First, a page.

Ann Kirschner always knew that her mother, Sala, was a Holocaust
survivor. She was aware of the bare facts of her mother's story:
that she had lived in Poland and that most of her family had been
killed in the camps. But Sala did not talk much about her
experiences or share the details of her story. Ann learned growing
up that some survivors felt the need to talk at great length about
what they lived through while others rarely spoke of the trauma, if
at all. She learned to respect Sala's silence.
Then, before Sala went into the hospital for surgery, she gave Ann
a box of letters and journal entries chronicling her life, and the
lives of many other Jews, during the war. Ann learned that her
mother had been a slave in one of the labor camps, and it was her
hard work that enabled her to survive. The stories of Jewish slave
labor during World War II traditionally has received less attention
than life in the ghettos and concentration camps. But in SALA'S
GIFT, Ann Kirschner, using those letters, tells her mother's story
and of other men and women forced into labor under the Nazis.
Sala Garncarz, the youngest of Rabbi Garncarz's 11 children, grew
up in Sosnowiec. In 1940, when she was just 16, the family
received a letter stating that Sala's older sister, the studious
Raizel, was being called up for six weeks of mandatory
labor. Sala, the stronger, more adventurous sibling, offered
to go in Raizel's place. After much discussion, the family agreed
to let her go. Sala was sent to Geppersdorf, a labor camp
supporting the construction of Hitler's autobahn in Germany. Sala
was assigned work as a seamstress. And soon it became clear that
she would not be allowed to return home after the promised six
Luckily, even before she leaves on the train for Geppersdorf, Sala
is befriended by an elegant and kind woman named Ala Gertner. Ala
takes Sala under her wing and tries to protect her both physically
and emotionally from the harshness of life in the labor camp.
Conditions were awful and many laborers became quite sick. However,
unlike Jewish prisoners in other types of camps, the labor camp
inmates were allowed to send and receive mail.
And it is Sala's collection of received letters, kept and hidden at
considerable risk, that tells the real story of Jewish life under
Nazi tyranny. The majority of the letters is from Sala's older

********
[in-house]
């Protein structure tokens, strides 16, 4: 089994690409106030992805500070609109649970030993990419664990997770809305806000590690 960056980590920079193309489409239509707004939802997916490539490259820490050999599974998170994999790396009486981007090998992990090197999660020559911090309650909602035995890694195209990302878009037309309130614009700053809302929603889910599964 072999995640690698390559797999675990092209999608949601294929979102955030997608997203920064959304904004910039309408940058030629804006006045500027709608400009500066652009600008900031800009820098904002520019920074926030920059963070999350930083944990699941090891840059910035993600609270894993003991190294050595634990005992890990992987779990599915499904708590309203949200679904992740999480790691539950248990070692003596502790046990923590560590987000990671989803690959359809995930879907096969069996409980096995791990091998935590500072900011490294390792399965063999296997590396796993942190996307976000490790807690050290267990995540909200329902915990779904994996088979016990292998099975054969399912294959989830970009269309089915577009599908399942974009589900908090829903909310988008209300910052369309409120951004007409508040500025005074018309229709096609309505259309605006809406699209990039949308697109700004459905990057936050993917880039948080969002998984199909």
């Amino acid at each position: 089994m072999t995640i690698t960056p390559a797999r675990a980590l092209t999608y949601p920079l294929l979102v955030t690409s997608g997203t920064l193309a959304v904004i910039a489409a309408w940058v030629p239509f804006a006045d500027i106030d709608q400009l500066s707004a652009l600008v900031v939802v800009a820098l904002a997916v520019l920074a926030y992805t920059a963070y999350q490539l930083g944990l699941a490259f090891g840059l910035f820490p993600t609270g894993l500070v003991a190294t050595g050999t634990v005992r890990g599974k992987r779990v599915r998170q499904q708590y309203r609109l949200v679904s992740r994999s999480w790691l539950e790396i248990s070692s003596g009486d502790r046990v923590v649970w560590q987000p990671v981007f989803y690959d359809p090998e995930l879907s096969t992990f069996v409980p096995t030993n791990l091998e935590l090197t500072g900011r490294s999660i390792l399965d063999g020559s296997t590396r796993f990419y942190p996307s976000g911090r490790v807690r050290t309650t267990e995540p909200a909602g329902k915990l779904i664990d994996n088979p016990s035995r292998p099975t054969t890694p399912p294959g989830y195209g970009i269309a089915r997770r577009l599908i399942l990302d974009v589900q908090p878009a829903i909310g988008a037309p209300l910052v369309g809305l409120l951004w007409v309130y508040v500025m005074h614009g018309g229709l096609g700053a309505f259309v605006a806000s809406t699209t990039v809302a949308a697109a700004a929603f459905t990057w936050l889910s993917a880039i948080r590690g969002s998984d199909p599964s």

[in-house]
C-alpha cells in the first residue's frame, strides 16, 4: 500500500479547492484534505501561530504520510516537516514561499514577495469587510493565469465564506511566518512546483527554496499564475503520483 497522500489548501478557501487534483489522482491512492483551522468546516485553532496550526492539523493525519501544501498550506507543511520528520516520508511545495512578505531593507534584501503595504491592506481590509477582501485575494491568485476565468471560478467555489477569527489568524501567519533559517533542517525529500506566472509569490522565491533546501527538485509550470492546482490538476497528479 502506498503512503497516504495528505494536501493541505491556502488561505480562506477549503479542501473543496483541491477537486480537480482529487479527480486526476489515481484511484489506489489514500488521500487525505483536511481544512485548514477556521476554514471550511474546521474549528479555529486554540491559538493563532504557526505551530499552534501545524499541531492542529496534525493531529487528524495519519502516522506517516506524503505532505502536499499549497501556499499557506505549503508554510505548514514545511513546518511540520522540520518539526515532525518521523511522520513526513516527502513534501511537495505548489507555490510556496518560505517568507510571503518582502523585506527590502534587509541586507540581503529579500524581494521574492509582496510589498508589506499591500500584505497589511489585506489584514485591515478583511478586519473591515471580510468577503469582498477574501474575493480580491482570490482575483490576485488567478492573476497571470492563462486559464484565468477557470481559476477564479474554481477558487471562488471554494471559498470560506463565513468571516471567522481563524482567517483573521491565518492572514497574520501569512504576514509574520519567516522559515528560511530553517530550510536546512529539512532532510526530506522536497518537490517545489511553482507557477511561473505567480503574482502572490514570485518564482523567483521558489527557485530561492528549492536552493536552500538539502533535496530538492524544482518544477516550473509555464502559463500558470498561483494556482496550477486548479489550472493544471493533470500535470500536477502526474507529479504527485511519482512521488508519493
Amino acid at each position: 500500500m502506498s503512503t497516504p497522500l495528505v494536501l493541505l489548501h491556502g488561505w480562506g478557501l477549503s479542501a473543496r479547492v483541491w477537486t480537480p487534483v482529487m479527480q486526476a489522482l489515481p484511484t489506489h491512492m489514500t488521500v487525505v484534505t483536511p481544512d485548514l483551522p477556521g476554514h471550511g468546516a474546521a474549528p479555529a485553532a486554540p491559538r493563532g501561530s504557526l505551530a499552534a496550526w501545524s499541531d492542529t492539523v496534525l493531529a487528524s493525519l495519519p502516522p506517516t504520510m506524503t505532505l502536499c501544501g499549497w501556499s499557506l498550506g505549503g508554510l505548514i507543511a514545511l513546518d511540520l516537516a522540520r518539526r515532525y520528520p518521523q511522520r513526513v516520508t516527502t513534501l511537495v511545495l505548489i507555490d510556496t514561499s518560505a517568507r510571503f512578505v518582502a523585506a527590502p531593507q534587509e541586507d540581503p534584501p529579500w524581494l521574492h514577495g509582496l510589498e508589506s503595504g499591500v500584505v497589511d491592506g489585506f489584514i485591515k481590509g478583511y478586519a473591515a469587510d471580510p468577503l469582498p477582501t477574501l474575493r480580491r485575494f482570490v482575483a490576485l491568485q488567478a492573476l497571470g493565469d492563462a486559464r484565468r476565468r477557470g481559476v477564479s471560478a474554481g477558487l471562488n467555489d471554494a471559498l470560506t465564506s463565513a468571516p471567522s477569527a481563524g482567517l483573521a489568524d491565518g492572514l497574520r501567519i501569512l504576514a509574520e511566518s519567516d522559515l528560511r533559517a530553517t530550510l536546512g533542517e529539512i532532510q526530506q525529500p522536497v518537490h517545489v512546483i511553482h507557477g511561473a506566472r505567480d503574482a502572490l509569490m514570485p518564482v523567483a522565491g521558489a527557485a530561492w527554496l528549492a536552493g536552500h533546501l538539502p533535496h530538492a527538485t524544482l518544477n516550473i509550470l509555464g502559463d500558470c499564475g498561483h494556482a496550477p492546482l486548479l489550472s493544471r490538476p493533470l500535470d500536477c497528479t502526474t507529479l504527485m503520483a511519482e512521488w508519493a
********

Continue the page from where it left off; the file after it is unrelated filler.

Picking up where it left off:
sister Raizel, who tries to encourage Sala, especially in matters
of religious faith, while protecting her from the truth of what is
happening back home. Other letters are from girlfriends left behind
in Sosnowiec; Ala, after she is moved to another position outside
Geppersdorf; and male admirers and beaus Sala had in the camp. All
paint the picture of misery and violence, tinged with hope and
Sala lives and works in various labor camps for five years,
ironically contributing to the Nazi destruction of Jews and other
people. After liberation at the end of the war, she travels through
Europe with friends searching for family members and trying to
determine where she will make her home. Of her immediate family,
only she and two sisters have survived. Sala falls in love with an
American soldier, and it is her marriage to him that brings her to
the United States and gives her the chance to put her brutal past
behind her. Safe from harm's way, Sala raises her three children,
only later revealing her remarkable tale of survival.
Ann Kirschner's treatment of Sala's story is kind, the work of a
loving daughter, but also thorough in that it is well researched.
Many of the characters we meet in SALA'S GIFT are difficult to
understand --- from the Jewish Elders who had little choice but to
work assisting the Nazis, to some of the people Sala came to rely
on, such as Ala, who were not always who they seemed to be.
Kirschner does an excellent job balancing Sala's biography with
history. She not only pays tribute to her mother (and so many
others) but contextualizes the story successfully.
SALA'S GIFT is a unique and moving contribution not only to
Holocaust literature but to biographical and historical literature
Reviewed by Sarah Rachel Egelman on January 23, 2011